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"Perfume: The Story of a Murderer"

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There's no shortage of superbeings at the movies. There's even a superbeagle now. So why not have a super-nose? In "Perfume: The Story of a Murderer," it is attached to Jean-Baptiste Grenouille (Ben Whishaw), thrown at birth into the muck of an 18th-century French fish market and raised in an orphanage that would make Dickens blush.

Grenouille, though low of birth, is high of nostrils, with the snoot of a bassett hound. After apprenticing in a hellish tannery, Grenouille -- a 20-something cross between Ryan Phillippe and Gollum from "Lord of the Rings" — manages to secure a better apprenticeship with a once-great perfumer (Dustin Hoffman), where he learns of a formula for making the ultimate scent. The formula and Grenouille's unnatural zeal to fill it with the reality he smells around him has the potential to destroy him or make him a god.

If a movie studio ever takes on "Les Misérables" again, let the filmmakers of "Perfume" handle the filth and degradation. Director Tom Tykwer and his crew have made a greasy monument to misery in "Perfume," besting such recent works as the remake of "Oliver Twist" in re-creating the misery of the poor when it very well might have been at its height in Europe.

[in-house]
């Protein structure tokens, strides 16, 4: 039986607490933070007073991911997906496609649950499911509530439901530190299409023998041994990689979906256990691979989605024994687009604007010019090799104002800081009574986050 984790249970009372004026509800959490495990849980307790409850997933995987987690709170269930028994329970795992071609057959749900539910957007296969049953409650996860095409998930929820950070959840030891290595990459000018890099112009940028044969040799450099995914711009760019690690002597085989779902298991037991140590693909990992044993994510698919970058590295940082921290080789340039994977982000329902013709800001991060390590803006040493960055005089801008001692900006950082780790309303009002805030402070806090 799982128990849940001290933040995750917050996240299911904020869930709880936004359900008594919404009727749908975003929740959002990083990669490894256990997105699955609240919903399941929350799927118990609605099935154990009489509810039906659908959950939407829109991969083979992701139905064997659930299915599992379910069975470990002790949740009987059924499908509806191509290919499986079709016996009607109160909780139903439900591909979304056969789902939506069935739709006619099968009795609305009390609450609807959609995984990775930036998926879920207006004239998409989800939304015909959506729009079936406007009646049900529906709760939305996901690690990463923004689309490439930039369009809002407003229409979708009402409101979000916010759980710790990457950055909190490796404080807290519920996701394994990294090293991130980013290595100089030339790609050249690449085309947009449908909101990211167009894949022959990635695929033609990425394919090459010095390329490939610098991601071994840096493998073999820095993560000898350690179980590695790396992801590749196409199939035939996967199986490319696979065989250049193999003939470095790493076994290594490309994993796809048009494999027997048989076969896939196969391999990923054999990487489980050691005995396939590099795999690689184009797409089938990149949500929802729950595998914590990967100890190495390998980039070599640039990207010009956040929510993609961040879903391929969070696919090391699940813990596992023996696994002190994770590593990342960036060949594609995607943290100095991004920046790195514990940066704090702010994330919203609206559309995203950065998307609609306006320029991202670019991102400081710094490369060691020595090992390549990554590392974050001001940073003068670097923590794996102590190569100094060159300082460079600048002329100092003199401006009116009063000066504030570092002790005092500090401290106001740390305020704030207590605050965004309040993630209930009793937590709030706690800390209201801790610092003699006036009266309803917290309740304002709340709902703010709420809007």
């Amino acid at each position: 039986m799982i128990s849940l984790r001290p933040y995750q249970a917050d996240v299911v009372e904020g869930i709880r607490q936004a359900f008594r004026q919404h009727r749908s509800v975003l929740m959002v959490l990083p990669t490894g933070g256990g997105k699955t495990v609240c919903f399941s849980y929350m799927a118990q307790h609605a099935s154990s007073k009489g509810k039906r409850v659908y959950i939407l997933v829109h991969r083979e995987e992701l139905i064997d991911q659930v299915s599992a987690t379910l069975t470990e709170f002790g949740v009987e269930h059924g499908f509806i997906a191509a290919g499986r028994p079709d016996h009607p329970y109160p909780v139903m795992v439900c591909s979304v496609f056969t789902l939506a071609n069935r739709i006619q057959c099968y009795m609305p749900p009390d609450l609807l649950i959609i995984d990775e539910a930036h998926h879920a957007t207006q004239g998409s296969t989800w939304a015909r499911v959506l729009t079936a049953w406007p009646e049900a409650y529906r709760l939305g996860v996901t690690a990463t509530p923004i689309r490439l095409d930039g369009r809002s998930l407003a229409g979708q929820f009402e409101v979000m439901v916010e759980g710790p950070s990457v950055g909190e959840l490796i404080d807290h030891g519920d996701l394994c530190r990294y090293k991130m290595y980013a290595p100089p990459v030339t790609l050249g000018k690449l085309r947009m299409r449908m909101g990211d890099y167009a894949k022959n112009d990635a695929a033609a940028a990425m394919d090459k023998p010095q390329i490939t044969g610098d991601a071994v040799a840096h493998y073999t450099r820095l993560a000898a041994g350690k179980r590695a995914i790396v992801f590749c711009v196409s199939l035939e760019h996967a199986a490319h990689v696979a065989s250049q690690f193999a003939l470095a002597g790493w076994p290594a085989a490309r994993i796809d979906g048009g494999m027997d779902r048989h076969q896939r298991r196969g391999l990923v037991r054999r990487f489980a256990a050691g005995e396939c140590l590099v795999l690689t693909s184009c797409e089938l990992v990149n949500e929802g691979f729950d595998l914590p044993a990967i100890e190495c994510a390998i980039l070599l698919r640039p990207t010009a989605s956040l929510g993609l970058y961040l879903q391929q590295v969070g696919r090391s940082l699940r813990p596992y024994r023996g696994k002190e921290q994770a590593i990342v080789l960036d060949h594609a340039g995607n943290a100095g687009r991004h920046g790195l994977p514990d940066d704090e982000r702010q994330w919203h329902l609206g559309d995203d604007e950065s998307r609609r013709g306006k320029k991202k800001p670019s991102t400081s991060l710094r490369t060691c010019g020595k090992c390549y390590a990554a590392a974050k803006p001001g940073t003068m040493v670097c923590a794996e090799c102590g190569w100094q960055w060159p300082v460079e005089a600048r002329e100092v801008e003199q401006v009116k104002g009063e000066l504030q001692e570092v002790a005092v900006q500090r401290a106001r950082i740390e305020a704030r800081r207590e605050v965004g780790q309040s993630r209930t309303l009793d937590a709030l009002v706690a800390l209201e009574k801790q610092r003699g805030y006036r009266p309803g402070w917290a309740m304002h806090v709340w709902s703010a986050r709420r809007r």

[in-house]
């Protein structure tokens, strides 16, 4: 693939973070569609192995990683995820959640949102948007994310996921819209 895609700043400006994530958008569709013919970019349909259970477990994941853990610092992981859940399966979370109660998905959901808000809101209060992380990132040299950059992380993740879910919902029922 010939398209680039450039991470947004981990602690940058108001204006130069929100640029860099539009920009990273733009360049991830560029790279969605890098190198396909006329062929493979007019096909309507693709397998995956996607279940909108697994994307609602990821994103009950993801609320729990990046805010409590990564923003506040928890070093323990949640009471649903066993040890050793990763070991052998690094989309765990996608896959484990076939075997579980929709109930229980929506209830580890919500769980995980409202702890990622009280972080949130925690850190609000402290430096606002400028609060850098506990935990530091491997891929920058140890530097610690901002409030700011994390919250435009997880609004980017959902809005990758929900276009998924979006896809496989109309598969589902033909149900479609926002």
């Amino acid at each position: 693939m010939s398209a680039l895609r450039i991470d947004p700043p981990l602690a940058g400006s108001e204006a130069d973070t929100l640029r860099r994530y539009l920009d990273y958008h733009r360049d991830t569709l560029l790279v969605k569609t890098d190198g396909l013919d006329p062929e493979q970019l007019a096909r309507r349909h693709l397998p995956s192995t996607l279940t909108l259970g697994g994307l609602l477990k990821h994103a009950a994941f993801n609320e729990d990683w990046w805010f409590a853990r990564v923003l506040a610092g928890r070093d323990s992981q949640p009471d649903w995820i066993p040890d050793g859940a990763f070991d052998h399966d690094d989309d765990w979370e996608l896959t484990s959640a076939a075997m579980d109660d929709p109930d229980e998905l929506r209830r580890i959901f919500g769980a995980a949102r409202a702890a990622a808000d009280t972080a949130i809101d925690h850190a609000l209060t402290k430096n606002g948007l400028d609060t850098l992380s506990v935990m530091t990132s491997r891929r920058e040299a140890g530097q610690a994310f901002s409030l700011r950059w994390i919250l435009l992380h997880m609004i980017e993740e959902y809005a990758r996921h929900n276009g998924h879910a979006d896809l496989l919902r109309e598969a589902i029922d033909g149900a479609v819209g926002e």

The scene in which the infant Grenouille is thrown, still covered in birth matter, into a gutter of fish waste as the market goes on chopping and sliming around him is mesmerizing. The problem is the other half of the movie's title. The film would have been fine as simply the story of a perfumer. But though you may be fascinated by Grenouille and his ability to mix master scents in minutes, that stuff eventually takes a back seat to a plot-driven story of a serial killer, with all the lame tropes of that genre in tow. The hero's quest to make a killer scent is great, but all the killing smells like rotten leftovers. (R)



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